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It's not all that unusual for someone to drop a piece of food, claim "five seconds" and then pick it right back up and eat it. A microbiologist decided to test to see how true the silly urban myth is and found that that amount of time might be just right, in regards to the transfer of bacteria.
The study was done at the Aston University by Microbiology professor Athony Hilton and some final year Biology students, according to a news release. They put together a test where they dropped food from between 3 and 30 seconds and examined how much common bacteria, like Escherichia coli and Staphylococcus aureus transfers onto the food in that time.
The experiment, tested using various foods like toast, pasta and others, found that the surface also determined how long food was still reasonably acceptable to eat.
"Consuming food dropped on the floor still carries an infection risk as it very much depends on which bacteria are present on the floor at time," Hilton said. "However the findings of this study will bring some light relief for those who have been employing the five-second rule for years."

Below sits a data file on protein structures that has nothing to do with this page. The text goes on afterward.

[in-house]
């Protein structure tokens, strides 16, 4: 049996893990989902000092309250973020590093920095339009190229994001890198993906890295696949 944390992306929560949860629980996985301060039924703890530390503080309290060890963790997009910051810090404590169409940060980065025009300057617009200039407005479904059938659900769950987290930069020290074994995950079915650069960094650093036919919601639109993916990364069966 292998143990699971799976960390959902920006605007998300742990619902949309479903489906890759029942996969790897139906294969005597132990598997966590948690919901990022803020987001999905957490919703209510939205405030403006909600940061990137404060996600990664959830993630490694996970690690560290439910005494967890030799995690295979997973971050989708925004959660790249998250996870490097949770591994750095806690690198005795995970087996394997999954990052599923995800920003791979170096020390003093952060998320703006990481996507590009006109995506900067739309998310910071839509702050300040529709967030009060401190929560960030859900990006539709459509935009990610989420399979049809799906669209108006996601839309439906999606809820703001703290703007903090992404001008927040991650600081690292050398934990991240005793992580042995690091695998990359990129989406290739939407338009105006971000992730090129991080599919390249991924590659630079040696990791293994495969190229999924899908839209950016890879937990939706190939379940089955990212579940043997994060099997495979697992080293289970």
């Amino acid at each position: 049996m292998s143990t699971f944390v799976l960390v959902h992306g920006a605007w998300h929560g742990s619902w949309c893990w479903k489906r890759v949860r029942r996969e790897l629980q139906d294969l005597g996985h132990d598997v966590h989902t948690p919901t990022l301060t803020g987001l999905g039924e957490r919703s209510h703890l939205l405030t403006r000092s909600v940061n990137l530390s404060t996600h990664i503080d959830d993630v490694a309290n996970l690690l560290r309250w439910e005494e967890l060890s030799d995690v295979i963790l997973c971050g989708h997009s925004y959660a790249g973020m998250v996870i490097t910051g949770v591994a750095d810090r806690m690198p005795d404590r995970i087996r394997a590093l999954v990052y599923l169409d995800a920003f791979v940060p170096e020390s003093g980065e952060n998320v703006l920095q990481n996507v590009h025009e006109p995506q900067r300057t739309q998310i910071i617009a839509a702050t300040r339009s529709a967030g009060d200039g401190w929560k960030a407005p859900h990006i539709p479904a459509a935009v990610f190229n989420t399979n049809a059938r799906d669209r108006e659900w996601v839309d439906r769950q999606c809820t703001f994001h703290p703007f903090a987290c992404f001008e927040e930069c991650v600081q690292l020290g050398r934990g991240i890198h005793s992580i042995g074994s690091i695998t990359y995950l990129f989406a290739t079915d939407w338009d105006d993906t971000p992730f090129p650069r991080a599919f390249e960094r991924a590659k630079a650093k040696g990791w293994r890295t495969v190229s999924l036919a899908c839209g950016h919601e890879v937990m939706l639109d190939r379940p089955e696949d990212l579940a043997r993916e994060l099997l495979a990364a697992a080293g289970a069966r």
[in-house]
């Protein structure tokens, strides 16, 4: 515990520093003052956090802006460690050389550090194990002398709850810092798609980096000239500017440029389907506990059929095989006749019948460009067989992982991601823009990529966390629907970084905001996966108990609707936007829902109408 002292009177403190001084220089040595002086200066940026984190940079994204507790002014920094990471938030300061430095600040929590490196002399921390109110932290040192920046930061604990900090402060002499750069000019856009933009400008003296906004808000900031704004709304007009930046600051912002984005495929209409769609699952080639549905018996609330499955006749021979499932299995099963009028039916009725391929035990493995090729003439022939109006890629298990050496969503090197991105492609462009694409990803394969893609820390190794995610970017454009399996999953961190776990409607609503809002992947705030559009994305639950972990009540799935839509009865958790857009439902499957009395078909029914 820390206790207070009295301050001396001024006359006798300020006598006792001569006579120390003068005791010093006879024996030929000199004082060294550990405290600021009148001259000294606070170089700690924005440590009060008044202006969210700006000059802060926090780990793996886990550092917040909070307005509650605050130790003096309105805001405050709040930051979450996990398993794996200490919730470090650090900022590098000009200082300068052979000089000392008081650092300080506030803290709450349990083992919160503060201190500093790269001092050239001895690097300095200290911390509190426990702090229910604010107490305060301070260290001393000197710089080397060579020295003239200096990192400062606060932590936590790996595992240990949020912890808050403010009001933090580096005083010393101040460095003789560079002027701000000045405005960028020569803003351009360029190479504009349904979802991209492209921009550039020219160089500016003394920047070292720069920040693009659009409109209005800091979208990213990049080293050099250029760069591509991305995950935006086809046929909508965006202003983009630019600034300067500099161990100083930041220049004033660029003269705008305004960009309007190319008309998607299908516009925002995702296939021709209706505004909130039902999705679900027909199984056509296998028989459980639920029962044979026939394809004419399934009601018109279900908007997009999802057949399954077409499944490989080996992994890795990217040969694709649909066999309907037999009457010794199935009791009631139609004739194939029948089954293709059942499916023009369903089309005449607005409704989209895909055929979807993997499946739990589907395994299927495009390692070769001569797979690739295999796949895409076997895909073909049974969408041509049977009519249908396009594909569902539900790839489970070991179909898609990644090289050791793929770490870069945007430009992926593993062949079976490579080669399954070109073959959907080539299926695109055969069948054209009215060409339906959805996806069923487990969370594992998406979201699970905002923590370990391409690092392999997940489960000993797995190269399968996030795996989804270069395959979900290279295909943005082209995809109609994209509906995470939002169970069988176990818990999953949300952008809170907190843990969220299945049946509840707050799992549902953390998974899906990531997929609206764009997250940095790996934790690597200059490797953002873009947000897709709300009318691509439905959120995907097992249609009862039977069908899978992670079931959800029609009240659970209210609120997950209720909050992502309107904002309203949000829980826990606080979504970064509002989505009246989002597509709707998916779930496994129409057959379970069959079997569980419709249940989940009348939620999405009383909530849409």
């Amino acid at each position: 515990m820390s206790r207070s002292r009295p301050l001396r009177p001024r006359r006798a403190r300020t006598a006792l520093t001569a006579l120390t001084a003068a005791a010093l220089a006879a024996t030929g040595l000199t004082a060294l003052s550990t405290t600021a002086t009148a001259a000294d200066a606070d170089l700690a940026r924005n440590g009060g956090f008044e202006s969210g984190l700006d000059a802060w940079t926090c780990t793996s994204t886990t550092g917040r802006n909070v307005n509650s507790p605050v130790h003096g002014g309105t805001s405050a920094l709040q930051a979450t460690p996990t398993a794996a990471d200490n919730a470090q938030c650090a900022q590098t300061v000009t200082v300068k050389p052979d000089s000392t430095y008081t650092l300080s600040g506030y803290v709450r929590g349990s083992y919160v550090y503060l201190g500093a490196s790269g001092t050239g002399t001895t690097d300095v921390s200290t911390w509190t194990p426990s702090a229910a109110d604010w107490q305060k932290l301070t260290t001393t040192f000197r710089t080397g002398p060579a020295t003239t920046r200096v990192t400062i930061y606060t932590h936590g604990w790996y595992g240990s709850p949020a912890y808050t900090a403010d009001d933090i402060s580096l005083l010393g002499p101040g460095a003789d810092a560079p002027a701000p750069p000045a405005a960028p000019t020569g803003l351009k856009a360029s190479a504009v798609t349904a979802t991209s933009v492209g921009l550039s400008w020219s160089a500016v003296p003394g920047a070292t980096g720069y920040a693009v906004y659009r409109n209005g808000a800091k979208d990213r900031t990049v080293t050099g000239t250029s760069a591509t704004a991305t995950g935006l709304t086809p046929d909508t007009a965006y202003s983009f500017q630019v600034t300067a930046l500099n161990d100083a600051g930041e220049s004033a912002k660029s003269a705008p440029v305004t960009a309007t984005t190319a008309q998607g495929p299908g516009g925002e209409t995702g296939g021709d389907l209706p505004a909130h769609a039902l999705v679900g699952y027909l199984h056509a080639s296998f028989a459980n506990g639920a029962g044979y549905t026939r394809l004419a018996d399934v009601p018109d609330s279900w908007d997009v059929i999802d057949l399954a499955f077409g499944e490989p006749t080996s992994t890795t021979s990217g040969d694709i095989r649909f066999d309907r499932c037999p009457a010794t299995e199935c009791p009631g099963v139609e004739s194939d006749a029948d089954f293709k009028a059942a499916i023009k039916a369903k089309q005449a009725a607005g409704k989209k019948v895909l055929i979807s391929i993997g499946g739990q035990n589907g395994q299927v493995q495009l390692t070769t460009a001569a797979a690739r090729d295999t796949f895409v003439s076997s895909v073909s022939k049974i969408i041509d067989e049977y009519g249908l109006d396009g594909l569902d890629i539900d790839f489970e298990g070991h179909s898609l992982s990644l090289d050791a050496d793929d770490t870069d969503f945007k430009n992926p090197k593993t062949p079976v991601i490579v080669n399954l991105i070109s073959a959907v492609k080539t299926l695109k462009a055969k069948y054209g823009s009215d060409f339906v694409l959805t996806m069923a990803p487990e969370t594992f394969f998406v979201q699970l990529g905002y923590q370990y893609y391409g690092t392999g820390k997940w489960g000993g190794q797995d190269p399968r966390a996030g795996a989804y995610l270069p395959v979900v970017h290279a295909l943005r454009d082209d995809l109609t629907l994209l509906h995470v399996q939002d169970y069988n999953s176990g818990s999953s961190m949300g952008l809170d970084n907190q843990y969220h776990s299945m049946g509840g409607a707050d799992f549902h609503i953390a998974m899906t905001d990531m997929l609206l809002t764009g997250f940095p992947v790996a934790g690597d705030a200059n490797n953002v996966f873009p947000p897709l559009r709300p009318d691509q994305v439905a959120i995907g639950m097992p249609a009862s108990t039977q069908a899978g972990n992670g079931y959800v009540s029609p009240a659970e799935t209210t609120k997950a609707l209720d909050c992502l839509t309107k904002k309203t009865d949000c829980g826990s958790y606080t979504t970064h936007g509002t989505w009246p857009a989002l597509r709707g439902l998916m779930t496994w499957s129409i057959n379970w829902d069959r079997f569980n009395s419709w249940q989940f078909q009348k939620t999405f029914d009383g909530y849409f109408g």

The study found that food dropped on carpet actually offering the lowest chance of bacteria transferring to food than laminate or even tiled surfaces. Unsurprisingly, the longer a bit of food is on the ground, the better a chance it has at bacteria transfer, especially if the food is moist.
Hilton and students also took a survey about the 5-second rule and found that 87 percent surveyed have or would eat food dropped on the floor and 55 percent of that number were women.